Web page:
As the general population in Maine gets older, so do Mainers living with HIV-AIDS. Because new cases are holding fairly steady at about 50 a year, and because people infected with the Human Immunodeficiency Virus are living longer thanks to new drug treatments, about three-quarters of the roughly 1,220 infected Mainers are more than 40 years old. About a third are older than 50.

Jean Lavigne of Orono contracted HIV in 1985 from her husband, who was a hemophiliac, when she was 27. Her infant son also was infected.

“I was told to get my affairs in order, because I would probably die in two years,” she recalled, speaking at a University of Maine conference on Friday.

Lavigne’s husband died with Acquired Immune Deficiency Syndrome (AIDS) in 1990 – followed by his brother, his brother’s wife and their 1-year-old child – but she and her son, who is completing his college education, are testimony to medical progress in managing the virus.

Maine’s HIV-AIDS numbers are relatively small, but they correspond to national trends, according to Mark Brennan, senior researcher at the AIDS Community Research Initiative of America, which is based in New York City. Brennan was the keynote speaker Friday at “A Graying Epidemic: HIV/AIDS and Older Adults,” a half-day conference hosted by the University of Maine Center on Aging and the University of Maine School of Social Work.

Beginnings of outbreak

The outbreak of HIV first was recognized in the early 1980s, primarily as a sexually transmitted disease among young gay men. The virus is also spread through unprotected heterosexual contact, sharing needles during intravenous drug use, and from mother to child during pregnancy and in breast milk. Before 1985, blood transfusions were another frequent source of infection.

In 1995, the number of Americans older than 50 with AIDS – the lethal late stage of HIV in which individuals lose the ability to ward off even common infections – was only about 20,000, Brennan told the conference participants. By 2005, the number had ballooned to more than 120,000 Americans.

Death sentence no more

That’s actually good news, a reflection of advances in medicine that have changed an HIV diagnosis from a death sentence to a chronic health care challenge, he said. But on the far end of that challenge lies old age and its attendant problems, many of which are compounded by a diagnosis of HIV-AIDS.

“What will happen as they continue to age? Who will take care of them?” Brennan asked his audience, most of whom were social workers or other professionals. “When we ask people, ‘Who’s going to take care of you,’ they say, ‘my friends will.’ But more than half of their friends are infected, too. And the long-term care environment is really not prepared to deal with this. It’s going to be a real problem.”

The HIV-AIDS population resists easy characterization, Brennan said. But a recent study conducted by his organization found that many affected individuals suffer from social isolation and loneliness, especially as they get older. Depression is a common complaint, and medical studies show that a diagnosis of HIV-AIDS predicts the relatively early onset of age-related conditions such as arthritis, high blood pressure, diabetes and cardiac conditions.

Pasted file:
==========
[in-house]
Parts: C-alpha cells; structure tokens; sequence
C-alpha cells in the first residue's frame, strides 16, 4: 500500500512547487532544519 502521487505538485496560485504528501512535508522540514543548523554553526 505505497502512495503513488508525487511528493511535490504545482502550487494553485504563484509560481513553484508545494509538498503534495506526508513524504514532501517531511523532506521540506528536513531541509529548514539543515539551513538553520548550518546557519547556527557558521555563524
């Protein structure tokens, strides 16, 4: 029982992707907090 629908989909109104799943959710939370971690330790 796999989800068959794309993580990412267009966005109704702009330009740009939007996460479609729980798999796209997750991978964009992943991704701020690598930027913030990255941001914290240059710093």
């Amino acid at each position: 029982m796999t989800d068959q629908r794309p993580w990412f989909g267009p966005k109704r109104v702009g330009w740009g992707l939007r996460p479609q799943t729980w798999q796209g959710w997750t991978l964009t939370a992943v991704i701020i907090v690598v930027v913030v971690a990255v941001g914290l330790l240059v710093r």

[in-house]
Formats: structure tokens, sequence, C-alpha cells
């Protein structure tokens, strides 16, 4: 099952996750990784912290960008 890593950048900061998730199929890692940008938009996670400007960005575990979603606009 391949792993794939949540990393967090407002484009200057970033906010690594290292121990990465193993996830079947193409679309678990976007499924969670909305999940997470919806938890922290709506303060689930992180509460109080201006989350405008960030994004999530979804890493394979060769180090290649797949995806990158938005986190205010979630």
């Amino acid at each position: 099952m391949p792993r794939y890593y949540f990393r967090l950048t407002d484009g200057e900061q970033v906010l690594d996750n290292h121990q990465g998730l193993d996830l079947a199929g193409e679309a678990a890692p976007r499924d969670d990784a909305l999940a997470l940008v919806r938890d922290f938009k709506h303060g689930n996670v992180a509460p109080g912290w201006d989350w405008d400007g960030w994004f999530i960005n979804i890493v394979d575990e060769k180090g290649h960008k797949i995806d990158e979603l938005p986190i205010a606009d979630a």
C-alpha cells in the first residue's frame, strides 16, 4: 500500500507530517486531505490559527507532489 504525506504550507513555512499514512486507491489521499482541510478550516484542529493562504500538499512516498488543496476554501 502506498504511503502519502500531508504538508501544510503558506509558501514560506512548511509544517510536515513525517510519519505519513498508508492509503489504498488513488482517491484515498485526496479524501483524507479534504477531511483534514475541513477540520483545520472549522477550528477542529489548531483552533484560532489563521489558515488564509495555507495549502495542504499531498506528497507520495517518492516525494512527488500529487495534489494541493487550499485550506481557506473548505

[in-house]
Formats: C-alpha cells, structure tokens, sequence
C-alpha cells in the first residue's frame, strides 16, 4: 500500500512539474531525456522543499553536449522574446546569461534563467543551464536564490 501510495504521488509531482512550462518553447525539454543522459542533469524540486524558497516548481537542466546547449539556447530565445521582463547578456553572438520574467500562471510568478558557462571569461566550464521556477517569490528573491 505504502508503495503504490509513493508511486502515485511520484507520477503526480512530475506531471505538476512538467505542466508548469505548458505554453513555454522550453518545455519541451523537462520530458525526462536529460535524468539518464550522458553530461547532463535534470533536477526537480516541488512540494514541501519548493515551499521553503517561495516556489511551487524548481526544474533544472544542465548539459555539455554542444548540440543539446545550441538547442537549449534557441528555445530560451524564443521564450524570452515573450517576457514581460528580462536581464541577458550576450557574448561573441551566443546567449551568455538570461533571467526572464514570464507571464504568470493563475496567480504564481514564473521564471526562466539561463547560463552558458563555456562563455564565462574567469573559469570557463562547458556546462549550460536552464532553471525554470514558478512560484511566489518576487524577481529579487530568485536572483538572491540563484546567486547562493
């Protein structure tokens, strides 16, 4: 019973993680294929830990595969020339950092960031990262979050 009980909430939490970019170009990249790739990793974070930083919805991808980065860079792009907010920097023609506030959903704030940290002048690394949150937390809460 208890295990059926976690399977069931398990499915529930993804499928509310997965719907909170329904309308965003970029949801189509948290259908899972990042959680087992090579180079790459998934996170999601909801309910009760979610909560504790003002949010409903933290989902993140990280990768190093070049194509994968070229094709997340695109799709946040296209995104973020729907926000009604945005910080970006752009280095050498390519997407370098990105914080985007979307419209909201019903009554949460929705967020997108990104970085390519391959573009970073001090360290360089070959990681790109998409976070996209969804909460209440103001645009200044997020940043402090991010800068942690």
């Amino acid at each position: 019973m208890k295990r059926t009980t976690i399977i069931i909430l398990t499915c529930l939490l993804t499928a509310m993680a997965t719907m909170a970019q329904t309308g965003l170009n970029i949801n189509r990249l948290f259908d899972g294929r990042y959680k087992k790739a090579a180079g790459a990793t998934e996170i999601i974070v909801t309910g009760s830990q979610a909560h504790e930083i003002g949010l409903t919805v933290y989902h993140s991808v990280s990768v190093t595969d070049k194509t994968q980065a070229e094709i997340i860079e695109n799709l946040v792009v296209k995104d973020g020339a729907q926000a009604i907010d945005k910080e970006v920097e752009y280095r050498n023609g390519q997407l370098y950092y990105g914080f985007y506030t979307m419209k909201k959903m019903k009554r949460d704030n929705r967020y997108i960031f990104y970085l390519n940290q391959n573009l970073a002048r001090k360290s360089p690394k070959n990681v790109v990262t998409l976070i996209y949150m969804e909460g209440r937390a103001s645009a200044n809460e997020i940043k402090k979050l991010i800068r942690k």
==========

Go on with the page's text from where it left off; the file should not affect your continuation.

A high percentage of affected individuals currently use tobacco, alcohol and other drugs, and an even higher percentage are in recovery from those habits but may still suffer from their long-term ill effects.

After Brennan’s presentation, a four-person regional panel shared personal reflections on the HIV-AIDS outbreak in the United States.

“I hope to be around for a while,” said Ron King, an HIV-positive artist, farmer and retired AIDS program coordinator from Penobscot. King said social stigma against homosexuality remains a primary barrier to people getting tested and treated early in their infection. A diagnosis of HIV “potentially doubles the discrimination” already associated with old age in this country, he said.

Continuing progress

AIDS activist Lavigne said that while she is grateful for the medical progress that has allowed her to live into her fifth decade, it has been “a roller coaster.” Medications that have been effective in managing the virus have caused serious complications for many people, she noted, ranging from chronic diarrhea to heart problems.

She recently suffered a heart attack, she said, and is waiting for “the next big thing” from pharmaceutical researchers.

Lavigne discussed how the health care system has changed over time in its response to the virus. For example, when her 1-year-old nephew died at Children’s Hospital in Boston, the family could not find a funeral home in their home state of New Hampshire that would handle his body. That situation wouldn’t happen now, she said.

Wayne Moore, a social worker at The Acadia Hospital, drew laughs when he said he “grew up in a typical small-town Maine family, with three daughters and three gay sons.” His older brother died of AIDS in 2000, he said, and was nursed through the final ravages of his illness by their widowed mother. “It’s not something any parent expects to be doing,” Moore said. His twin brother also is infected, he said.

Latona Torrey, a social worker with the Regional Medical Center at Lubec and a former ranger at Baxter State Park, said the HIV-AIDS epidemic sparked at least two new trends: men providing intensive, intimate, end-of-life care for their dying friends and partners, and – as treatment has improved – the development of valuable, long-term relationships between infected individuals and their physicians.

More about HIV-AIDS in Maine is available from the Maine Center for Disease Control and Prevention at Information about the AIDS Community Research Initiative of America can be found at

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